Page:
break ups


Being a nineteen-year-old girl is not easy. We face rejection and comparison to others every time we step foot out of the door because we are facets in a culture that is entirely obsessed with us. I can handle the physical comparisons and the double standards. What I’m having a hard time mastering, however, is the break up.

I am not new to the break up.  I’m actually more experienced in the field than the majority of girls I know that are the same age. I’ve had someone talk shit about me behind my back to other girls, I’ve had someone start dating another girl the day after we spent the night together, I’ve had a one on drugs punch through a window in my house.  I’ve been told that I’m worthless, that I’m full of shit, that I’m ungrateful, rude, manipulative, cocky, and all around disappointing.  I have tried to cope with heartache in every way imaginable, from heavy drinking to reading devotionals every night before bed.  I am not new to the break up, but damn, did I forget how much it hurts.

Over the years, however, I have developed a certain method of coping with the betrayal that tends to be a part of my break ups. I’m going to write down some of my main points so that I can refer back to them when I need to.

So, future me, I’ll start by saying something you know better than anyone. You are okay. You have seen the ugly, and, though this might be impossible to listen to right now, this is not the ugly.  What is occurring is growth.  In my opinion there is way too much focus generally on the sadness of a break up. We are all very familiar with the quirky dynamic duos in the movies that buy each other gallons of ice cream and sit on the couch crying and watching Sixteen Candles until they pass out with all the lights on, surrounded by half empty glasses of wine. The fact that that image is so prevalent irks me. I know it’s intentionally hyperbolic a lot of the time and that, yes, ice cream and bad movies with your friends post-break-up is lovely, but break ups, especially when you’re so young, signify that two people recognized that they didn’t have a future together, so they parted ways.  It might rip your heart out of your chest and throw your body in the coals, but it happened for a reason. I’m not saying there’s providence in a break up (I don’t believe in providence like that); I’m saying that there was a rift big enough between you two that you were left staring at each other across the gap, wondering how you let the earth split from under your feet. So, future me, if you’re dealing with a similar situation (which I do not wish for but is very likely), please remember that breaking up means growth.  Remember our middle school refrain; “Good things must fall apart so that great things can fall together.”  You are separating yourself from something that will not only bind you to the past but also convince you that you like it until you look up in twenty years and your daughters are getting excluded from the slumber parties at houses run by the girls who hated you in high school. You’re maturing. You’re allowing yourself to become better.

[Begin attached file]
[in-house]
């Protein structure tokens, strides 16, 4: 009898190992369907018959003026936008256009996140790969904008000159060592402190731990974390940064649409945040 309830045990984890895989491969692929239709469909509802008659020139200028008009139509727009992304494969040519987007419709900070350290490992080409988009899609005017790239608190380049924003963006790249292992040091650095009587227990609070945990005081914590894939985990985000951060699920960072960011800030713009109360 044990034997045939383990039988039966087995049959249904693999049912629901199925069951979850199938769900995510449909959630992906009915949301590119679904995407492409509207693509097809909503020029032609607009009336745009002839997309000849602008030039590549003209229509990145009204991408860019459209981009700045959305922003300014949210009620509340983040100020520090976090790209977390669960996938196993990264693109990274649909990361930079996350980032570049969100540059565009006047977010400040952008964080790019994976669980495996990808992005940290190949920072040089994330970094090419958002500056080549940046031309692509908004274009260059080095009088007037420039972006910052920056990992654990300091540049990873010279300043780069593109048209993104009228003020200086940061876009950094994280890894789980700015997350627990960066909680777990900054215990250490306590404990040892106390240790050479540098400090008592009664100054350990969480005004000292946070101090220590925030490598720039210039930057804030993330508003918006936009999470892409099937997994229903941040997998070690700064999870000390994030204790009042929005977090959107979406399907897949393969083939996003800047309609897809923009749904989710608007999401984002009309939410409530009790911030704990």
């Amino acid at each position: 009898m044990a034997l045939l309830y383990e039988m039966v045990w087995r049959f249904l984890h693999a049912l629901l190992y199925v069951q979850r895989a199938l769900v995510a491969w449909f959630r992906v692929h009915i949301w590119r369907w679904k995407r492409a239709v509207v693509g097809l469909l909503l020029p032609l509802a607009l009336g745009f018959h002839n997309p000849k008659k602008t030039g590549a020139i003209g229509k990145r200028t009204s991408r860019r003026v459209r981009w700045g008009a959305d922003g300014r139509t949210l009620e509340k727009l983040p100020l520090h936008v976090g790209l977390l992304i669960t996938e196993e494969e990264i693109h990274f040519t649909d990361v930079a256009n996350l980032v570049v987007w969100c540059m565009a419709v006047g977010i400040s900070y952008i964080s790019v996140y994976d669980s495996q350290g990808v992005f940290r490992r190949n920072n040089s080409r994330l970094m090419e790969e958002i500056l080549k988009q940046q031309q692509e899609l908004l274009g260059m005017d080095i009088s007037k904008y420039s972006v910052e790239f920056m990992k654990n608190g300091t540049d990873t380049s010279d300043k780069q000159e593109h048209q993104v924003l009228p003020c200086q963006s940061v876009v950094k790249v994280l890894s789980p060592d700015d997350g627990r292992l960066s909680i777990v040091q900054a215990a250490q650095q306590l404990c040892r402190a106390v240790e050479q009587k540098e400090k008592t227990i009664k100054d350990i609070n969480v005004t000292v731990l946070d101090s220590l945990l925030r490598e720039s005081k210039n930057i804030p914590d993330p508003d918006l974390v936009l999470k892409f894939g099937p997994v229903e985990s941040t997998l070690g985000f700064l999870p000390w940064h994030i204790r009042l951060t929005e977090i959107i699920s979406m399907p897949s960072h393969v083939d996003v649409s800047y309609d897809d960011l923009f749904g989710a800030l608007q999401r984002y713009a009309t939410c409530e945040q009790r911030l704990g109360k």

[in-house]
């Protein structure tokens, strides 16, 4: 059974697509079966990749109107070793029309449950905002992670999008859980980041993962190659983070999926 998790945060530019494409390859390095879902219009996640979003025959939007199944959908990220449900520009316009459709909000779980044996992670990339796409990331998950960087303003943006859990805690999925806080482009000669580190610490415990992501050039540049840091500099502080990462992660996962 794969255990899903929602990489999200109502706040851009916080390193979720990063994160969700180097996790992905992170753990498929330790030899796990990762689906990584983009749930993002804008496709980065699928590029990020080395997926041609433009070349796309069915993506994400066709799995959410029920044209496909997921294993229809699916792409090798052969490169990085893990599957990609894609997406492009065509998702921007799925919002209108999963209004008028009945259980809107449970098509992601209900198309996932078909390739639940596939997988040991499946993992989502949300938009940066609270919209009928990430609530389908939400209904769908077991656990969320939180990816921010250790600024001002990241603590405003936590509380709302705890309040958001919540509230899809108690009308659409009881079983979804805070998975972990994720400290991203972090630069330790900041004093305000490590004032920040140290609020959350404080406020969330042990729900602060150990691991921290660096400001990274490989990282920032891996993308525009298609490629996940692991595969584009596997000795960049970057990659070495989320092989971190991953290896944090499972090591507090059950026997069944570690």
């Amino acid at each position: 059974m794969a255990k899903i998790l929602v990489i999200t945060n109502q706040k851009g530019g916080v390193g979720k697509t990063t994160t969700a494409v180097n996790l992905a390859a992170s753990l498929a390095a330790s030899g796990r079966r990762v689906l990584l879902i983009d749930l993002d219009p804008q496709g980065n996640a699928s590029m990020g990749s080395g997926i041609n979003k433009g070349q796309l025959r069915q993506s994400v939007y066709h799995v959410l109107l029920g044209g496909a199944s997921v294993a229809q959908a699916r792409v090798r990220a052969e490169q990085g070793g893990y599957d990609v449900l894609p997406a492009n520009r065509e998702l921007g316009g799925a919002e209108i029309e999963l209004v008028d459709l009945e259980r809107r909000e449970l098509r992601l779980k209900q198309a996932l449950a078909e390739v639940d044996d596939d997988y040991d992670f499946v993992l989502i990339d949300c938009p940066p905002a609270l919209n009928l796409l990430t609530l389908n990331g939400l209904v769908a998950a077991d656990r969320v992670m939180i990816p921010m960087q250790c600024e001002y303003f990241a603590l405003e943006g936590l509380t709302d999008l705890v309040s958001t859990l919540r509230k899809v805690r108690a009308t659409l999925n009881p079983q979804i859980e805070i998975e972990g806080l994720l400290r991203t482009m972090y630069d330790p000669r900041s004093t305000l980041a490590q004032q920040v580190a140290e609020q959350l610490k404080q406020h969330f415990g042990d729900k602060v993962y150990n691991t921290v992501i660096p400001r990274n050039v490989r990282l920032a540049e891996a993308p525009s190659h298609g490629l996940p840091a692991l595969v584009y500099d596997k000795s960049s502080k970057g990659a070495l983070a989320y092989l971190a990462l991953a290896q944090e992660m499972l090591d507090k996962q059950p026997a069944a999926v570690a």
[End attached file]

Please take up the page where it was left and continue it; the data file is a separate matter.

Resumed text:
I also want to point out that if you had to make concessions about him and/or your relationship to Mom and Dad, you are making the right call. I know my family will not love everything about the man I end up with being that he will be human, but I’m holding onto the hope that I bring someone into the house and feel a collective, “Oh. We can work with that.”

Another thing you have to understand (you probably get it better than I do now) is that you are entirely capable of convincing yourself you have found “the one.”  I am writing this on May 31, 2016, and I can honestly say that in the past I have truly convinced myself that two separate guys were going to be waiting for me at the end of the aisle. Please don’t lose track of your cardinal rules. Is he honest?  Does he make you laugh, hard?  Is he sweet to your dogs? Does he have ambition? Is he curious?